The majority of the respondents are between the ages range 31-40 years and 41-50 years, and this was consistent with a few studies in Ghana [17, 22, 32]. This suggests that individuals of the productive age group are mostly infected by TB in the district. However, the odds of successful treatment outcomes were better for respondents at age less or equal to 20 years (5.57) and 51-60 years (2.06). Based on this evidence, the economy could be burdened because the majority of the TB patients fall within the age group who might not be able to work and support the nonworking force due to the disease. Given that TB mostly affects individuals of the productive age group but less likely to have treatment success demands that community TB care must be pursued vigorously in the district. According to our findings, pretreatment weight between 36-45 kg, 46-55 kg, and 56-65 kg were significantly associated with successful treatment outcome compared to those less than 35 kg and greater than 65 kg. Furthermore, pretreatment weight between 36-45 kg, 46-55 kg, and 56-65 kg were more likely to record successful treatment outcomes. Although the effect of pretreatment weight differences on treatment outcome varies between settings, our finding is similar to the outcomes of a study conducted in the eastern part of Ethiopia [12]. TB is a wasting disease, and it has been shown that bodyweight variations can predict TB treatment outcome [33]. Thus, TB patients losing weight during TB treatment particularly within the first two months are likely to fail treatment [33, 34]. This is because as they lose weight, the dosage of drugs has to be reduced to avert side effects, and as result, this may reduce the efficacy of the drug to kill M. tuberculosis.

Unlike several studies that reported a strong association between HIV comorbidity and treatment outcome [21, 27, 35], this study recorded an insignificant association between treatment outcome and HIV comorbidity. Likewise, the majority of the patients reviewed were negative for HIV which contradicts the status quo of high preponderance of HIV among TB patients [36, 37]. These differences might be a result of the poor reading of HIV test results or insensitive HIV test kits; however, this could not be validated since the study was based on the retrospective review of patients’ documents. In this study, majority of the TB patients were extra-PTB and smear-negative PTB compared to smear-positive and MDR-TB which was consistent with several studies in other parts of Ghana and other countries. However, extra-PTB and smear-negative PTB were not associated with treatment outcome which contravenes with several other studies. The high proportion of extra-PTB and smear-negative PTB cases recorded might be due to overdiagnosis or misdiagnosis or misclassification bias since these disease categories are diagnosed only based on the clinical condition of the patient. Moreover, it is assumed some suspected TB cases might have been diagnosed first in one health facility and transferred to another health facility; hence, the clinicians might overlook the sputum test and might rush to diagnose the patient as extra-PTB or smear-negative PTB. This in effect could affect treatment outcomes; therefore, we suggest sputum test plus clinical condition as in the case of smear-positive PTB for all disease categories during monitoring of treatment outcome.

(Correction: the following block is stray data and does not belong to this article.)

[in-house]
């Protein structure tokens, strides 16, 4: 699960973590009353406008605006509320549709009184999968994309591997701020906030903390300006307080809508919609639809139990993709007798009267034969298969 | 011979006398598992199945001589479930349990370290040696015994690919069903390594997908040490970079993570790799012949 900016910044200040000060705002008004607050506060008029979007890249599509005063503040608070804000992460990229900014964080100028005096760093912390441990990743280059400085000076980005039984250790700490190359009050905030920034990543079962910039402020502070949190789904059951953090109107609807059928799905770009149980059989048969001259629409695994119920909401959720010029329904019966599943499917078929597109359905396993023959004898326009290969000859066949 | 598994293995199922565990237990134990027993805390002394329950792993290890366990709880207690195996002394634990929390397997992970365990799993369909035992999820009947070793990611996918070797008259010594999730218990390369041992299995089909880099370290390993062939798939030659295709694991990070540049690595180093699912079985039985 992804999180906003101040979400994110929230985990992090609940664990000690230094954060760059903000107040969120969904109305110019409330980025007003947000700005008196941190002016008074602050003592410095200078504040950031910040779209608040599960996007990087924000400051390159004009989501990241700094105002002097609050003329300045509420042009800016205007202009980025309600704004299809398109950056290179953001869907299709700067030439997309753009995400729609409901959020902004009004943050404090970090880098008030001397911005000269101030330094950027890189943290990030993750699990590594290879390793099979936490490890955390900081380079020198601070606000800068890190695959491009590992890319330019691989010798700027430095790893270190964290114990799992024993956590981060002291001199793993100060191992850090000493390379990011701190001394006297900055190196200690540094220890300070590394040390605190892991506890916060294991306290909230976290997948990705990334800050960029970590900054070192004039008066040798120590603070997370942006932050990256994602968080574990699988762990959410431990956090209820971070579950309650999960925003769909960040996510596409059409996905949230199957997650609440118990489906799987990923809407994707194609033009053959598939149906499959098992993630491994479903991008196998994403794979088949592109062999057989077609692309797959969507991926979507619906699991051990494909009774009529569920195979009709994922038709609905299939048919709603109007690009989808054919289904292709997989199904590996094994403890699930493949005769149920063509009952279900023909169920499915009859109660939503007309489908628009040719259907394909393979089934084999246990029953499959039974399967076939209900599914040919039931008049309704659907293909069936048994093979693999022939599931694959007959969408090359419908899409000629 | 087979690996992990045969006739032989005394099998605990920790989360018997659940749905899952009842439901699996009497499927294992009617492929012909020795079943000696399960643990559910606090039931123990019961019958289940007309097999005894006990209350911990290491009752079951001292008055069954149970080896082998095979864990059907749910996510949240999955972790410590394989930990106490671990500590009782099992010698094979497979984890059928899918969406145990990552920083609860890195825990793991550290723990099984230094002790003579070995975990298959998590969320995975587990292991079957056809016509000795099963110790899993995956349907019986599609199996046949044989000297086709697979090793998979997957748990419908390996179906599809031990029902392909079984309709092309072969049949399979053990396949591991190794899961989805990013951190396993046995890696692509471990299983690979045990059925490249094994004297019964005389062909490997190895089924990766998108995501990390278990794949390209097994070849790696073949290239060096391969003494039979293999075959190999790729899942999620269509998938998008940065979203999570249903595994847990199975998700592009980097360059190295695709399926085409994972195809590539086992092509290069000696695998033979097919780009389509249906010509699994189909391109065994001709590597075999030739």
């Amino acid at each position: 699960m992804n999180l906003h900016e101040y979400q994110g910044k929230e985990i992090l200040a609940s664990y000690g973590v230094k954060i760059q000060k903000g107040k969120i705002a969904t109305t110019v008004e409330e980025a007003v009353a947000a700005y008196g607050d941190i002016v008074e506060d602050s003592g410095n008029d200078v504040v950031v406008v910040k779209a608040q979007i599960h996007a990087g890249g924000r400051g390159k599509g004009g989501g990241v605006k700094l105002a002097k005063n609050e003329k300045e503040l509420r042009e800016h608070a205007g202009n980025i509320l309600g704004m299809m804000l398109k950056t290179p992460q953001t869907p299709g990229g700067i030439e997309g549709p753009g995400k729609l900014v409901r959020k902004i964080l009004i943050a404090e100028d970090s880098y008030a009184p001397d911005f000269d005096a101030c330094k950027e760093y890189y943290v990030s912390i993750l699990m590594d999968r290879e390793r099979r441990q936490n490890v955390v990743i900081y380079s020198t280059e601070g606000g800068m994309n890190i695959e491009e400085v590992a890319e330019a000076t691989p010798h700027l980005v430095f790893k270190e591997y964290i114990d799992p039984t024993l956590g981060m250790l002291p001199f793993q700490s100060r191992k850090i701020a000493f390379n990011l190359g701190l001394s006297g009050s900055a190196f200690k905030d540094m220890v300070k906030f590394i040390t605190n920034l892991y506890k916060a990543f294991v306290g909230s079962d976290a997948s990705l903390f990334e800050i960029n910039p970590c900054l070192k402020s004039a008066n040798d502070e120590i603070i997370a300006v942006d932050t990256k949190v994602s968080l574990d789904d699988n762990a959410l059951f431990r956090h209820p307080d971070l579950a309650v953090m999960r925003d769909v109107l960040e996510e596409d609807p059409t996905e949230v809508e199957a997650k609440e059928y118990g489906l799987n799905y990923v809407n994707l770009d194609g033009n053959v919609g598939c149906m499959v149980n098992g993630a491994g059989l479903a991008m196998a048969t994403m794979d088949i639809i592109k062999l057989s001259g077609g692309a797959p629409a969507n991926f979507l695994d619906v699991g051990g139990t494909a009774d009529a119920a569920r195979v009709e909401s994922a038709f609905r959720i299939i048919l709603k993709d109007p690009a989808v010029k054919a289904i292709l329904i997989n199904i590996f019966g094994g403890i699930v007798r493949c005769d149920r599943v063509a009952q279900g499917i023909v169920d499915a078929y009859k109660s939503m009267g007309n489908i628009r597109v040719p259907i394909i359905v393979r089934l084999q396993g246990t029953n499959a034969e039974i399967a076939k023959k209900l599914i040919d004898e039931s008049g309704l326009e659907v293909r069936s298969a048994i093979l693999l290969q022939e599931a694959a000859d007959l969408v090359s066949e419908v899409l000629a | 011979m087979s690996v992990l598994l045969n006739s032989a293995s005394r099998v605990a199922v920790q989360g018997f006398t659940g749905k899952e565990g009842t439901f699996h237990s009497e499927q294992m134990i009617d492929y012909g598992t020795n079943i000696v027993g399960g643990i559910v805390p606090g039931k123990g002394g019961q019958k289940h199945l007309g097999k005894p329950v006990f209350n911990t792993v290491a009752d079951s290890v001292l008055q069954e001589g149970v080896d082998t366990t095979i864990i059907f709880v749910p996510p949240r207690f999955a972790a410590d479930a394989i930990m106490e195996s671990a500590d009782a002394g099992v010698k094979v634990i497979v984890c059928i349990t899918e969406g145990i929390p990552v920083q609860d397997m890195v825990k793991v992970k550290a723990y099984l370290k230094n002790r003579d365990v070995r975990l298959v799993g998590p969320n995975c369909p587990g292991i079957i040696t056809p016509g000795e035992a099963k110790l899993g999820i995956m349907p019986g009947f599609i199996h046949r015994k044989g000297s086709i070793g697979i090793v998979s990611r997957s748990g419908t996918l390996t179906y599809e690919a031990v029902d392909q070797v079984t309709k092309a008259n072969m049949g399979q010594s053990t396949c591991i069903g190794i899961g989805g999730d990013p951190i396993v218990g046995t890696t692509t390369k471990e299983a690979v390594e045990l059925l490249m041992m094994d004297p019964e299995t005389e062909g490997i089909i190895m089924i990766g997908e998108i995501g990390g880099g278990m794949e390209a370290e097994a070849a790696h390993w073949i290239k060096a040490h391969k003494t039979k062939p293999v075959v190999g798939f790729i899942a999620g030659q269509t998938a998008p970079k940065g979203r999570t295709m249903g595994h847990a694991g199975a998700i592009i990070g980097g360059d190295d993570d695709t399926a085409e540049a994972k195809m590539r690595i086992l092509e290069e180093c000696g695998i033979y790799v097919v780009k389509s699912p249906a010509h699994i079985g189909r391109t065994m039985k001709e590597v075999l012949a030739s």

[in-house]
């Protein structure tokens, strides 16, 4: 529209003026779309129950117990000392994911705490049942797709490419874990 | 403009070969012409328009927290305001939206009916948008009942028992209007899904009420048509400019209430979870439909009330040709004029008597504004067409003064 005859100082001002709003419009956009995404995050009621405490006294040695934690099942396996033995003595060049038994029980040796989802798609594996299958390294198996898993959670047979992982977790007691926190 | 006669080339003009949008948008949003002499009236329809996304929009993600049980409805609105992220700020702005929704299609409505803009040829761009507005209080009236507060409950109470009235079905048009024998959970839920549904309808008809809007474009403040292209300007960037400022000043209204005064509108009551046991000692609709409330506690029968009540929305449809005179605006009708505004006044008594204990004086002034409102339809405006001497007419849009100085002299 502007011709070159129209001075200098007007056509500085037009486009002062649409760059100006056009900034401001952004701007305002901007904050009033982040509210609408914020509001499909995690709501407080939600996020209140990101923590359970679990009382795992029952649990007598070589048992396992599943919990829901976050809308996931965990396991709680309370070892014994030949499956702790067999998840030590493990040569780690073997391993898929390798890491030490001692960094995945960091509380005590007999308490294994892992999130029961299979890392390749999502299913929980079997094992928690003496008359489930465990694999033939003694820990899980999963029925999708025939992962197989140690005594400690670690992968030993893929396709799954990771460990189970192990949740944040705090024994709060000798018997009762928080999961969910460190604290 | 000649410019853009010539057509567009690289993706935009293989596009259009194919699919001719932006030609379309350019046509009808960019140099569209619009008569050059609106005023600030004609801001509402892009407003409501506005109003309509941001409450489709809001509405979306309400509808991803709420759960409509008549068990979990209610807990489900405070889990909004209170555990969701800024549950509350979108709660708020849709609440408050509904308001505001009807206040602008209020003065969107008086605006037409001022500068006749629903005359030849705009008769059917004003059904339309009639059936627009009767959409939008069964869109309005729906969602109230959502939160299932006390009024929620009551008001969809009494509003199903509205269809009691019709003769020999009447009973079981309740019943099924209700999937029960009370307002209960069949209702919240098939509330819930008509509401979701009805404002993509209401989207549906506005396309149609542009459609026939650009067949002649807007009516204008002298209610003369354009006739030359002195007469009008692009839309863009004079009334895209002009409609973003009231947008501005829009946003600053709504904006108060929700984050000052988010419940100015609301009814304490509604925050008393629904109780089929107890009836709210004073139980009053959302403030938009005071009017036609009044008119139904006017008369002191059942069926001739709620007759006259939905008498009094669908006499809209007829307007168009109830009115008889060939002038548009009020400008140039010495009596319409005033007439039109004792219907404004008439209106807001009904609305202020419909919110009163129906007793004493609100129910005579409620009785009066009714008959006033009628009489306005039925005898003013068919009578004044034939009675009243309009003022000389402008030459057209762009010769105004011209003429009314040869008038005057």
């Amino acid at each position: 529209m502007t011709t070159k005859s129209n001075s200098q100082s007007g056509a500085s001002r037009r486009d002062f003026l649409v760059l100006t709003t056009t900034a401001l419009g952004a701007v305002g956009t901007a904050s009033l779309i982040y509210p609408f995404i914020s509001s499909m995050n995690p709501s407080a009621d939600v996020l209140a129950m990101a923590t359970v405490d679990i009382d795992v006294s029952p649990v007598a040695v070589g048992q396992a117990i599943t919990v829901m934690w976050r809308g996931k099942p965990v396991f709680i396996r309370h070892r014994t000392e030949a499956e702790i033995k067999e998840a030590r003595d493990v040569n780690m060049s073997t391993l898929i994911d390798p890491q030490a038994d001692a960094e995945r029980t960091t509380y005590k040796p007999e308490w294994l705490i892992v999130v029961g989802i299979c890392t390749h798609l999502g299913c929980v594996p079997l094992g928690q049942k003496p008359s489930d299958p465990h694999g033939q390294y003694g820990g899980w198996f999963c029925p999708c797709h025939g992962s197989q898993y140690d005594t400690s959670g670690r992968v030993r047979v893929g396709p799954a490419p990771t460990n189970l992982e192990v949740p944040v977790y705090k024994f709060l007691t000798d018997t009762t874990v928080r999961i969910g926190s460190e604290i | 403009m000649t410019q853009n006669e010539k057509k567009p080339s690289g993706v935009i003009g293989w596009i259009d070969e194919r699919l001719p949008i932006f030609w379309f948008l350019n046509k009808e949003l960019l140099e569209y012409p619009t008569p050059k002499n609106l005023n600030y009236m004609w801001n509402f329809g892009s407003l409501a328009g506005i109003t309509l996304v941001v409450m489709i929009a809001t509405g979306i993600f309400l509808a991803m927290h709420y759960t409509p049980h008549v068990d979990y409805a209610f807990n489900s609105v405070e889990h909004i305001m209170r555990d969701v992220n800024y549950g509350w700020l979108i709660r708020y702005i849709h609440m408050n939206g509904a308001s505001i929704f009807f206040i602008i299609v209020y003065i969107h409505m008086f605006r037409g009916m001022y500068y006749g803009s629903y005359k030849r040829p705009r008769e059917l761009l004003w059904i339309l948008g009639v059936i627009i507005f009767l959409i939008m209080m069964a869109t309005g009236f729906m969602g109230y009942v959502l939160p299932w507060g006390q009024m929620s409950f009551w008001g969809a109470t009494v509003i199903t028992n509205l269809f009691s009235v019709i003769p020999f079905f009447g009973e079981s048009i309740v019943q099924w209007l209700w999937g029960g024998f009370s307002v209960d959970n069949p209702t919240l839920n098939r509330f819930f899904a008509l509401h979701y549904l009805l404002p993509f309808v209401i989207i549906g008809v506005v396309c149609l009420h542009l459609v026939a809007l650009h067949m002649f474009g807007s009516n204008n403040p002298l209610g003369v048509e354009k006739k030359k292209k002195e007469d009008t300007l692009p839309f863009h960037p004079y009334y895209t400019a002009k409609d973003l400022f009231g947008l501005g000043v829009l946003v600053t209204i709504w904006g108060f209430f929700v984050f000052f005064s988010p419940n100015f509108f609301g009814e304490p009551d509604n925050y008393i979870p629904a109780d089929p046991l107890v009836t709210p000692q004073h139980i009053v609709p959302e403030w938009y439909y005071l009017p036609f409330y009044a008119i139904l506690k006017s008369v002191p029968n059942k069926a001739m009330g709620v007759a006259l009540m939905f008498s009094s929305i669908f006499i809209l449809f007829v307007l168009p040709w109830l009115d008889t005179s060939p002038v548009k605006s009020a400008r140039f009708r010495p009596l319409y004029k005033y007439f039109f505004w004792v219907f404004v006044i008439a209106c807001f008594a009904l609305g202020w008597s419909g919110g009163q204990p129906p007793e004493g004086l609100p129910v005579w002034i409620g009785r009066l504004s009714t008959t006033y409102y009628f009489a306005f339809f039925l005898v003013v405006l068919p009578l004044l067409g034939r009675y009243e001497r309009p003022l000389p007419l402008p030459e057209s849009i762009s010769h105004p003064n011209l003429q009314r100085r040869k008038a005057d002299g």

Most of the TB cases were new cases, and most of the patient categories were likely to be successful with treatment. Nevertheless, patients on retreatment were less likely to be successful with treatment. Similar findings from other studies in Ghana [38, 39], South Africa [40, 41], Ethiopia [42, 43], and Kenya [29] also reported that retreatment was significantly associated with unsuccessful treatment outcome. The reasons for these observations might be that as the patients were continually exposed to the anti-TB medication, suboptimal therapy and drug resistance might have occurred.

5. Conclusion

This study found an overall treatment success rate of 68.46%, which was lower compared to the national average treatment success rate of 87.0% and 90.0% target for WHO. It was deduced that the contributing factors to successful treatment outcome were age, pretreatment weight, and patient category including those who relapse, transfer in, failure of treatment, and retreatment. Based on the findings of this study, we recommend active monitoring, motivation, and counselling of TB patients during treatment to avoid defaulting of treatment procedures especially in those advanced in age.

5.1. Limitation of This Study

The major limitation to our study is the use of retrospective secondary data. Variables such as comorbidities (diabetes, hypertension, etc.), distance to health facility, income level, treatment- and disease-related factors (drug resistance and adherence), behavioural factors (knowledge and attitude about TB), and smoking and alcohol history were not routinely captured in the TB registers.

Also, incomplete data and transferred out patients might have had an impact on treatment outcome or the results of the study.

Data Availability

Data supporting these findings of this study are available from the corresponding author.

Conflicts of Interest

The authors have declared no conflict of interest.

Authors’ Contributions

SAA and FAO conceptualized and designed the study. MO-A, CM-D, SFO, NKM, and EOY designed and managed the tools for data collection. SFO and NKM analyzed and interpreted the data. FAO, SFO, AM, and EA drafted the initial manuscript and was subsequently reviewed by all authors. All authors approved the final manuscript and agreed to be accountable for all aspects of the work before it was finally submitted.

Acknowledgments

The authors are grateful to the staffs at the TB clinics at the five DOTS centres for their cooperation and help in retrieving the TB registers.

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Copyright © 2021 Sadick Ahmed Agyare et al. This is an open access article distributed under the Creative Commons Attribution License, which permits unrestricted use, distribution, and reproduction in any medium, provided the original work is properly cited.